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I know that a parcel of air can rise, cool and create clouds and rain but I'm struggling to understand how:

  1. absolute humidity
  2. relative humidity
  3. actual vapour pressure
  4. saturation vapour pressure

change as a parcel of air with an unchanging amount of water vapour rises, expands and cools.

I think that absolute humidity and relative humidity increase, but is there a difference how absolute and relative humidity behave and how actual vapour pressure and saturation vapour pressure behave?

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The imortant point is that absolute humidity is defined as

mass of water per volume of air

So if the parcel of air expands, and still has the same water content, there is less mass of water per volume, hence the absolute humidity decreases.

Maybe most if not all of the question depends on this and is much more clear now?

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    $\begingroup$ For more clarification, I'd like to understand where the misunderstanding is - could you tell why you thought that absolute humidity would increase? $\endgroup$ – Volker Siegel Apr 27 '15 at 10:53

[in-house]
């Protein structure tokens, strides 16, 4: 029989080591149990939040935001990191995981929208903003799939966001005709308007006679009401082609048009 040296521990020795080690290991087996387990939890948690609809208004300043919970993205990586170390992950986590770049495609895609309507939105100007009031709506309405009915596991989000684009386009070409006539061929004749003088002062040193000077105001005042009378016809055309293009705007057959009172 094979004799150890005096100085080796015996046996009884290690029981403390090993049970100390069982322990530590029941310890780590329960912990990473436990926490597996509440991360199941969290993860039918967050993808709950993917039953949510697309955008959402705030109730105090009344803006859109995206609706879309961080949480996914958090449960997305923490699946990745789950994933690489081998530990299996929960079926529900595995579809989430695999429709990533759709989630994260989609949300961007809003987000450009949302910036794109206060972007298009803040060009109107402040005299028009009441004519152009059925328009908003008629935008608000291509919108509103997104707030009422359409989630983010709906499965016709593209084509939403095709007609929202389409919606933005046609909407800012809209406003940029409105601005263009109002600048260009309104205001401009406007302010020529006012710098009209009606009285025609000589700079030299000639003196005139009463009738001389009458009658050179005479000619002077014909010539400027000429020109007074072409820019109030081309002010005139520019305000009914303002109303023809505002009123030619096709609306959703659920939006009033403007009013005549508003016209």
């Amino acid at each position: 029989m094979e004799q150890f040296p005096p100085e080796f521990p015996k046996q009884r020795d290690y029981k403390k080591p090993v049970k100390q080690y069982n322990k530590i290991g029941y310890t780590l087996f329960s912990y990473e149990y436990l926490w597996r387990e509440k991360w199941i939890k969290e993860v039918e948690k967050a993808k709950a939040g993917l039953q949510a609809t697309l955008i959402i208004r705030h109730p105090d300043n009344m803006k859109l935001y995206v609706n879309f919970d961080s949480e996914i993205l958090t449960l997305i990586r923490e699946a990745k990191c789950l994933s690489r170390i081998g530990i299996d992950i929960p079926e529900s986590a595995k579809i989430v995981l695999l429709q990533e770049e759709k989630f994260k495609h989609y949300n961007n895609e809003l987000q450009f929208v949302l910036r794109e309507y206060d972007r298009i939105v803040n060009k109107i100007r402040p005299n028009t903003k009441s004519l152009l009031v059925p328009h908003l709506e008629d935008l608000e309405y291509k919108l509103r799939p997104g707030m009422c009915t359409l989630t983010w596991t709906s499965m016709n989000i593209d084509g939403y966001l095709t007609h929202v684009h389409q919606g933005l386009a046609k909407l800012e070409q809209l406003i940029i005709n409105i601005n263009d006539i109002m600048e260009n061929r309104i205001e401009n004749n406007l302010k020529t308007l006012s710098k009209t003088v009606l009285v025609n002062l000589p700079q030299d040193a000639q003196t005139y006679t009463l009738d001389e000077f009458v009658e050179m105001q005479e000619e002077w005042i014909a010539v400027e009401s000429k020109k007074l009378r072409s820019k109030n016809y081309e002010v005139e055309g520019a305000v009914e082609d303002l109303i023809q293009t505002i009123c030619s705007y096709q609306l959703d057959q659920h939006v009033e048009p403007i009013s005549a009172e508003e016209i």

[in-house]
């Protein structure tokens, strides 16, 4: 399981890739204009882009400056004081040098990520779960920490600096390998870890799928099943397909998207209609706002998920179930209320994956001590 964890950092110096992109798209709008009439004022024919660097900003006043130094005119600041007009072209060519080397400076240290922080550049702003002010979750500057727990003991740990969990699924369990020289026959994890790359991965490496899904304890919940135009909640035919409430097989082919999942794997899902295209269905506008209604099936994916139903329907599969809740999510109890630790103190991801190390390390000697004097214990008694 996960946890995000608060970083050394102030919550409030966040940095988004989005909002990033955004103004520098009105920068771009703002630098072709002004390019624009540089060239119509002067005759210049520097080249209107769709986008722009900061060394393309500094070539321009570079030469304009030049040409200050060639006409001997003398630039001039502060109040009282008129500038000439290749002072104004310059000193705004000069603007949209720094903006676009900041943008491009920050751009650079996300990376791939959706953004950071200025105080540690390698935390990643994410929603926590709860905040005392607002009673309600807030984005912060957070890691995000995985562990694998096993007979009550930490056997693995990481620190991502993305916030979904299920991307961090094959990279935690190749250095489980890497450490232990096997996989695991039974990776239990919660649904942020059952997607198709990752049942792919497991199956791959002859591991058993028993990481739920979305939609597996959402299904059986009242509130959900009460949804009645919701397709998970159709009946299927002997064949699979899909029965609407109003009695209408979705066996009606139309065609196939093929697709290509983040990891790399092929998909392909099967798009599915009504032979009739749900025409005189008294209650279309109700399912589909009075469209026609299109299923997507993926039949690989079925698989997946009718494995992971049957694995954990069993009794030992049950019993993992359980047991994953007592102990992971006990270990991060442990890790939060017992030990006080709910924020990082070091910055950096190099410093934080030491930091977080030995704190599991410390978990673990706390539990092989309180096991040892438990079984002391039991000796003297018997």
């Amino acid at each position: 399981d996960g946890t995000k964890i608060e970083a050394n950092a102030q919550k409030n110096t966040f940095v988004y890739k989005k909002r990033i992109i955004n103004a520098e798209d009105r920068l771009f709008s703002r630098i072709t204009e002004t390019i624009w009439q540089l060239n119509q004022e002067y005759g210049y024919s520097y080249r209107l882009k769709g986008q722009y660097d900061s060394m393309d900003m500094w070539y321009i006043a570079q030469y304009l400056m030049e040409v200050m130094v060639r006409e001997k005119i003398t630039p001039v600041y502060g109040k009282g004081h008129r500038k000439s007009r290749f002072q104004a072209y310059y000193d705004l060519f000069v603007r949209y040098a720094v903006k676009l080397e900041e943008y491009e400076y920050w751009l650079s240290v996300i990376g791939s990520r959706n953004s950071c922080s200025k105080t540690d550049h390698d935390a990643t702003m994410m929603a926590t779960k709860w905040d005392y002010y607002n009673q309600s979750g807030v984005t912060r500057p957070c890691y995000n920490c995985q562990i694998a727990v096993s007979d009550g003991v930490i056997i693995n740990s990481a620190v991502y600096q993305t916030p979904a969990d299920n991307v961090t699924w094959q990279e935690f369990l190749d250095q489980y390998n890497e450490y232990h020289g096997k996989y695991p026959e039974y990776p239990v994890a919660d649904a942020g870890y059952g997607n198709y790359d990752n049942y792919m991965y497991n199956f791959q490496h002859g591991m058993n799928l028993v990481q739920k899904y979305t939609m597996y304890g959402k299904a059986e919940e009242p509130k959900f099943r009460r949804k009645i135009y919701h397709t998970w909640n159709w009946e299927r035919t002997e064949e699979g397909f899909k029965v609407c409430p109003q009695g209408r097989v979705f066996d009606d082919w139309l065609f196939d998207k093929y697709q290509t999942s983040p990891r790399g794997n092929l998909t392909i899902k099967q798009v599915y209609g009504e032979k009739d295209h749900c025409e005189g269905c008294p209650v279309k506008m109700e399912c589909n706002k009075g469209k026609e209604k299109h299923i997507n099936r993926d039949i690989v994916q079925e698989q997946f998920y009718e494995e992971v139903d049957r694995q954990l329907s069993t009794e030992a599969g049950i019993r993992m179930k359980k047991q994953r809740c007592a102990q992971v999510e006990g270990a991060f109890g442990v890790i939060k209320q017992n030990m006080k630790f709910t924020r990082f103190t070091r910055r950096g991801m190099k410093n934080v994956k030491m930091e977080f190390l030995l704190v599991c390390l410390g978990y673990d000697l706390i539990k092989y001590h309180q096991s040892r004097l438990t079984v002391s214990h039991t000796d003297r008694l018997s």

• $\begingroup$ +1. Note that some define absolute humidity as the mass of water per unit mass of air. With this definition, the absolute humidity of an isolated parcel of air remains constant (at least until water starts condensing). With either definition, absolute humidity doesn't increase, so asking why the OP thought absolute humidity would think that is a good question. This is the core of the OP's misunderstanding. $\endgroup$ – David Hammen Apr 27 '15 at 18:22
  • $\begingroup$ @DavidHammen Who uses that definition? I noticed that Wikipedia seemed to just leave it undefined in the place where I expected one of these definitions. (the german version of the page explicit on it) Hmm... would be worth a question here, if there is any kind of source for the other variant. $\endgroup$ – Volker Siegel Apr 27 '15 at 19:18
  • $\begingroup$ I rechecked en.Wikipedia - the definition of abs. humidity is unambiguously to be mass of water per volume of gas. It's just the first sentence, that should - and tries to be - a definition makes no sense: "Absolute humidity is the total amount of water vapor present in a given volume of air": "amount of water present" explicitly ignores the unit. $\endgroup$ – Volker Siegel Apr 27 '15 at 19:24
  • $\begingroup$ @DavidHammen Regarding en.wikipedia definition - first sentence - in case you wonder where it is: fixed now. $\endgroup$ – Volker Siegel Apr 27 '15 at 19:36

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